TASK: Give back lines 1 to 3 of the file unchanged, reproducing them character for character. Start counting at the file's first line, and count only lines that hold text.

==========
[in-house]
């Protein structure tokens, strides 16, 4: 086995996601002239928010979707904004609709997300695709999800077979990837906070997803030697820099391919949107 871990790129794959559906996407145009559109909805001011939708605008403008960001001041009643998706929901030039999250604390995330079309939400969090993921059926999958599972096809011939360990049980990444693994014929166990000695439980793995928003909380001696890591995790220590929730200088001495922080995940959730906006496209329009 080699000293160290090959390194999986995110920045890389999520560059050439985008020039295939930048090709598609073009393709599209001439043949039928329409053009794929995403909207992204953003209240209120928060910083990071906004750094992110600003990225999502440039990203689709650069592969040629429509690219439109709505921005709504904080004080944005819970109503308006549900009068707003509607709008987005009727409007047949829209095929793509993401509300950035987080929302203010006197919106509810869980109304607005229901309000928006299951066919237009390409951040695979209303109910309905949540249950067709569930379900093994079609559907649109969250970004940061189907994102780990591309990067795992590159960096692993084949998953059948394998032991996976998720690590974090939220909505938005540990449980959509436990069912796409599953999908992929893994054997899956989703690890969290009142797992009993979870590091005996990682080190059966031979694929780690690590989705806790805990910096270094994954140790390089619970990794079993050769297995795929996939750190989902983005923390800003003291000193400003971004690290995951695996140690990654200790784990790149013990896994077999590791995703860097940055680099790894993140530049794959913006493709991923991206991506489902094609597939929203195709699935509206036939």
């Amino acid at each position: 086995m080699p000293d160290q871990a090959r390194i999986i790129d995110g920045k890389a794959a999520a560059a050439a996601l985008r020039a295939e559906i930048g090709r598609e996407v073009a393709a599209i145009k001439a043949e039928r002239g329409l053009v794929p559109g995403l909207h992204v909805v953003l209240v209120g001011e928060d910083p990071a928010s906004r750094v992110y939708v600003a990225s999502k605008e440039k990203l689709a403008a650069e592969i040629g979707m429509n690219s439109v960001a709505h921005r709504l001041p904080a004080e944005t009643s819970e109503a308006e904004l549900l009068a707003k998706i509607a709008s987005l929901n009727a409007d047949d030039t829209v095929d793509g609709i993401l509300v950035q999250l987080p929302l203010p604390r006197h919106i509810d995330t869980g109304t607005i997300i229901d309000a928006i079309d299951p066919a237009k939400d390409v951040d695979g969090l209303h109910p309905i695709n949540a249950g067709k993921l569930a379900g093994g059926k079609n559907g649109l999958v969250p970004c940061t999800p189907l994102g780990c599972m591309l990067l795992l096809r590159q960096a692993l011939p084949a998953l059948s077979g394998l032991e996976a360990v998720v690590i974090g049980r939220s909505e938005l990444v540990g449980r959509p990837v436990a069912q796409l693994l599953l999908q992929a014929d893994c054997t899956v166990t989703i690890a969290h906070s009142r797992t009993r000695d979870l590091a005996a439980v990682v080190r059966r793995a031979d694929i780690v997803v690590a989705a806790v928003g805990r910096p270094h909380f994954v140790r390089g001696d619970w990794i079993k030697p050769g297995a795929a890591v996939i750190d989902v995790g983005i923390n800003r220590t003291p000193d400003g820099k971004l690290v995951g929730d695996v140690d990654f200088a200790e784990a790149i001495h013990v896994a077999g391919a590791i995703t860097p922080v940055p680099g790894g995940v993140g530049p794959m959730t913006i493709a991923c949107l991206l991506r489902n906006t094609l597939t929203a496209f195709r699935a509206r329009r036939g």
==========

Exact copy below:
[in-house]
């Protein structure tokens, strides 16, 4: 086995996601002239928010979707904004609709997300695709999800077979990837906070997803030697820099391919949107 871990790129794959559906996407145009559109909805001011939708605008403008960001001041009643998706929901030039999250604390995330079309939400969090993921059926999958599972096809011939360990049980990444693994014929166990000695439980793995928003909380001696890591995790220590929730200088001495922080995940959730906006496209329009 080699000293160290090959390194999986995110920045890389999520560059050439985008020039295939930048090709598609073009393709599209001439043949039928329409053009794929995403909207992204953003209240209120928060910083990071906004750094992110600003990225999502440039990203689709650069592969040629429509690219439109709505921005709504904080004080944005819970109503308006549900009068707003509607709008987005009727409007047949829209095929793509993401509300950035987080929302203010006197919106509810869980109304607005229901309000928006299951066919237009390409951040695979209303109910309905949540249950067709569930379900093994079609559907649109969250970004940061189907994102780990591309990067795992590159960096692993084949998953059948394998032991996976998720690590974090939220909505938005540990449980959509436990069912796409599953999908992929893994054997899956989703690890969290009142797992009993979870590091005996990682080190059966031979694929780690690590989705806790805990910096270094994954140790390089619970990794079993050769297995795929996939750190989902983005923390800003003291000193400003971004690290995951695996140690990654200790784990790149013990896994077999590791995703860097940055680099790894993140530049794959913006493709991923991206991506489902094609597939929203195709699935509206036939």
């Amino acid at each position: 086995m080699p000293d160290q871990a090959r390194i999986i790129d995110g920045k890389a794959a999520a560059a050439a996601l985008r020039a295939e559906i930048g090709r598609e996407v073009a393709a599209i145009k001439a043949e039928r002239g329409l053009v794929p559109g995403l909207h992204v909805v953003l209240v209120g001011e928060d910083p990071a928010s906004r750094v992110y939708v600003a990225s999502k605008e440039k990203l689709a403008a650069e592969i040629g979707m429509n690219s439109v960001a709505h921005r709504l001041p904080a004080e944005t009643s819970e109503a308006e904004l549900l009068a707003k998706i509607a709008s987005l929901n009727a409007d047949d030039t829209v095929d793509g609709i993401l509300v950035q999250l987080p929302l203010p604390r006197h919106i509810d995330t869980g109304t607005i997300i229901d309000a928006i079309d299951p066919a237009k939400d390409v951040d695979g969090l209303h109910p309905i695709n949540a249950g067709k993921l569930a379900g093994g059926k079609n559907g649109l999958v969250p970004c940061t999800p189907l994102g780990c599972m591309l990067l795992l096809r590159q960096a692993l011939p084949a998953l059948s077979g394998l032991e996976a360990v998720v690590i974090g049980r939220s909505e938005l990444v540990g449980r959509p990837v436990a069912q796409l693994l599953l999908q992929a014929d893994c054997t899956v166990t989703i690890a969290h906070s009142r797992t009993r000695d979870l590091a005996a439980v990682v080190r059966r793995a031979d694929i780690v997803v690590a989705a806790v928003g805990r910096p270094h909380f994954v140790r390089g001696d619970w990794i079993k030697p050769g297995a795929a890591v996939i750190d989902v995790g983005i923390n800003r220590t003291p000193d400003g820099k971004l690290v995951g929730d695996v140690d990654f200088a200790e784990a790149i001495h013990v896994a077999g391919a590791i995703t860097p922080v940055p680099g790894g995940v993140g530049p794959m959730t913006i493709a991923c949107l991206l991506r489902n906006t094609l597939t929203a496209f195709r699935a509206r329009r036939g």